…because this is the day that Freeman Poritz‘s campaign died.
The VP External candidate got his hopes handed to him in a neatly-wrapped box after a sparsely-attended debate with rival candidate Stefanie Ratjen, who came with her own three-person cheering section. Mr. Poritz may have scuttled his whole campaign in one fell swoop.
The first question was about the Canada Millennium Scholarship Foundation, a federal program that hands out $300 million in scholarships to university students every year. It’s set to expire in 2009 and candidates were asked what they would do about it. Mr. Poritz said, a little too honestly, that he doesn’t know anything about the scholarships. Strike one.
The candidates were then asked how they expect to build a relationship with Kevin Falcon, B.C.’s Minister of Transportation, to ensure that UBC’s transit woes are being addressed by the provincial government. Mr. Poritz replied that he comes from a background as a journalist and could have Minister Falcon on the phone in an hour.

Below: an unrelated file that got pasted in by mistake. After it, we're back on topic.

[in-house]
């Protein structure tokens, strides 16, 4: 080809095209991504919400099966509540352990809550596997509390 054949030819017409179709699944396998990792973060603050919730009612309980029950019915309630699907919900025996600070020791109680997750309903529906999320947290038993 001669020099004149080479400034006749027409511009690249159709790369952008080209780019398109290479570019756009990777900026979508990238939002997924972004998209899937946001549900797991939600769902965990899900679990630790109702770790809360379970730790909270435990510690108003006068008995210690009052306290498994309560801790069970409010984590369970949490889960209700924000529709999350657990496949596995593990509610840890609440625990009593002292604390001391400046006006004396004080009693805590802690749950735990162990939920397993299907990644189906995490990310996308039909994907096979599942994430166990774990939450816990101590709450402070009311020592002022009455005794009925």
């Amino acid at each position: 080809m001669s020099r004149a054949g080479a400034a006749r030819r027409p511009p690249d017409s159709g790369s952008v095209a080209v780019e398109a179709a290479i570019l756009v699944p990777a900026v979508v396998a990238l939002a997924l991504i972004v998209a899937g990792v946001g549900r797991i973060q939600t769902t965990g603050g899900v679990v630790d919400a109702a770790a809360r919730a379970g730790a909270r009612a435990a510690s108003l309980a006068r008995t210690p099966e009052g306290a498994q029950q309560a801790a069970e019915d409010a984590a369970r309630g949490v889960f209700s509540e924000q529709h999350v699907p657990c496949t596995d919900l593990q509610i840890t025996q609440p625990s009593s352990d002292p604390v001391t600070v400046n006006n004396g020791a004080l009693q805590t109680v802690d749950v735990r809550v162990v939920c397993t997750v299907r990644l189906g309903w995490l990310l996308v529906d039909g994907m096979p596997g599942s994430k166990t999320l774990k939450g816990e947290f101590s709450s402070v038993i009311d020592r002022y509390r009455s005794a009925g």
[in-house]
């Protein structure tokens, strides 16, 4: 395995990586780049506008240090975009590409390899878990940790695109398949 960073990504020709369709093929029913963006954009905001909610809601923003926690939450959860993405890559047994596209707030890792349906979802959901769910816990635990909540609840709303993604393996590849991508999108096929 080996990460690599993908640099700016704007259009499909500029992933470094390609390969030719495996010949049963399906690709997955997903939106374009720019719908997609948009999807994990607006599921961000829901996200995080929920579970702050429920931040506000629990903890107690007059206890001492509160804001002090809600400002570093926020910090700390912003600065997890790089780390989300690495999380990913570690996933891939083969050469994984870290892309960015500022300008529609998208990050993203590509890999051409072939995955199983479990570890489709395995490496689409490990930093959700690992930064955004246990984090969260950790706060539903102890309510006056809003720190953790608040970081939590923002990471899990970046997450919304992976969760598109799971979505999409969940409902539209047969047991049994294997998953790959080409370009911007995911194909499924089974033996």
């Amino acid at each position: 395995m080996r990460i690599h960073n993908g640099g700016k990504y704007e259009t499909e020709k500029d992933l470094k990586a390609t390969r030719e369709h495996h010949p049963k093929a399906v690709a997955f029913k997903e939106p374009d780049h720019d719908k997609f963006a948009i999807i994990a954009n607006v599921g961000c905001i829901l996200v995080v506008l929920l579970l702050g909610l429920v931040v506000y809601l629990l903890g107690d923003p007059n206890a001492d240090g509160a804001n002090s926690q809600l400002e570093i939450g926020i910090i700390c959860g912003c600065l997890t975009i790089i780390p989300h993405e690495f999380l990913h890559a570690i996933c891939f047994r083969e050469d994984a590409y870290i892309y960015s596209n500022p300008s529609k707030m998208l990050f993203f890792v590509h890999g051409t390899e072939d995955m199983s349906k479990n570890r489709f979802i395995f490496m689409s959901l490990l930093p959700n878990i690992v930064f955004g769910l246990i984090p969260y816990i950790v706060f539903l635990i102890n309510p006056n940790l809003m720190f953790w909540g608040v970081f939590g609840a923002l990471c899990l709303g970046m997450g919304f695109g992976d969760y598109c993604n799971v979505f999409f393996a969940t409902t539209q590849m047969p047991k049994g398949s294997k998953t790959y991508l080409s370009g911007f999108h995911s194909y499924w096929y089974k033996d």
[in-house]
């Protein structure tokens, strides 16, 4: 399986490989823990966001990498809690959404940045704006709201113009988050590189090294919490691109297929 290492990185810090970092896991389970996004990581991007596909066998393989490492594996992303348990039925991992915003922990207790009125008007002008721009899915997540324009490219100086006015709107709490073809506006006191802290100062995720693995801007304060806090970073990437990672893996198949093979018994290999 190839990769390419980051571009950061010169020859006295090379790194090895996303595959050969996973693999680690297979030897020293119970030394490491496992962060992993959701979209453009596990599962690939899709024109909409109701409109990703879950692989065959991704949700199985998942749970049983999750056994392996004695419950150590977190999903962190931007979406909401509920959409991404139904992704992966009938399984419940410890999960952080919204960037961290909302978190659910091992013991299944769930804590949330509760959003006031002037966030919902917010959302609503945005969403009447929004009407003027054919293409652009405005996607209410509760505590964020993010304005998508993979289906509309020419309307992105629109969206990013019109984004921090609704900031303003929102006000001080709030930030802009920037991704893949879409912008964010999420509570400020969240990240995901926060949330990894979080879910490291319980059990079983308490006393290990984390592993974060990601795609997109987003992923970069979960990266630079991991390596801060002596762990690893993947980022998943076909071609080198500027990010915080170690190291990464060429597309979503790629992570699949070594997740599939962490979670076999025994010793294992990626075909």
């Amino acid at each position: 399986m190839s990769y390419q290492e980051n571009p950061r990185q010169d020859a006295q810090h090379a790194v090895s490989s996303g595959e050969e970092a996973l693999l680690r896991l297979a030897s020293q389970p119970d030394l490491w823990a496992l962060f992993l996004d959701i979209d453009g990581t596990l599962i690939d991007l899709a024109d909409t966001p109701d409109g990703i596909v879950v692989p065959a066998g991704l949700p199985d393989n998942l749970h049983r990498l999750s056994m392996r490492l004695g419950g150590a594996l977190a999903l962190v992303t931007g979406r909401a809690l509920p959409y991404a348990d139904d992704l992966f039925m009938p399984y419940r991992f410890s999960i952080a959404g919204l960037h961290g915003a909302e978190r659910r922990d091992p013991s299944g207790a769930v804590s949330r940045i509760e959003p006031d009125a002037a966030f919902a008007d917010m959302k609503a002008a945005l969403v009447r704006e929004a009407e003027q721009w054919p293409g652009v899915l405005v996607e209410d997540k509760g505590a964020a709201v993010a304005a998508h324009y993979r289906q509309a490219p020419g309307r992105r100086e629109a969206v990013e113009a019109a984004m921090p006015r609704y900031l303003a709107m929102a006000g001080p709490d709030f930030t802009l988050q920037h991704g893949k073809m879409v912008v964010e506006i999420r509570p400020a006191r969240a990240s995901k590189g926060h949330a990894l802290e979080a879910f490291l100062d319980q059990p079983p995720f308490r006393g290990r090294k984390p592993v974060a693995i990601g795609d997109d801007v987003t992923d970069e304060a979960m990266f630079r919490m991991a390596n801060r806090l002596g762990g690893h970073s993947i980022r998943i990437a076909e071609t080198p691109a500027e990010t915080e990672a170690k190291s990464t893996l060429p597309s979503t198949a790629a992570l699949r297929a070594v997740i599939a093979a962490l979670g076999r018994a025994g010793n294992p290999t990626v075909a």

Freeman obviously doesn’t know the pain of chasing a government minister for an interview. I interned with the North Shore News over the summer and couldn’t bend Falcon’s ear for even 15 minutes. Strike two.
Then came the fatal blow. Mr. Poritz was asked about a quote in a 2003 issue of The Point, UBC’s athletic newspaper. When asked what the word “woman” means to him, he responded, “Most women are becoming more obnoxious and less traditional.”
Mr. Poritz said he knew the quote would come back to haunt him. He didn’t anticipate how badly. Strike three.
He has one more chance this Thursday night to make a recovery before voting starts. He may be saved by the fact that most voters don’t watch these debates. If they did, he’d be toast.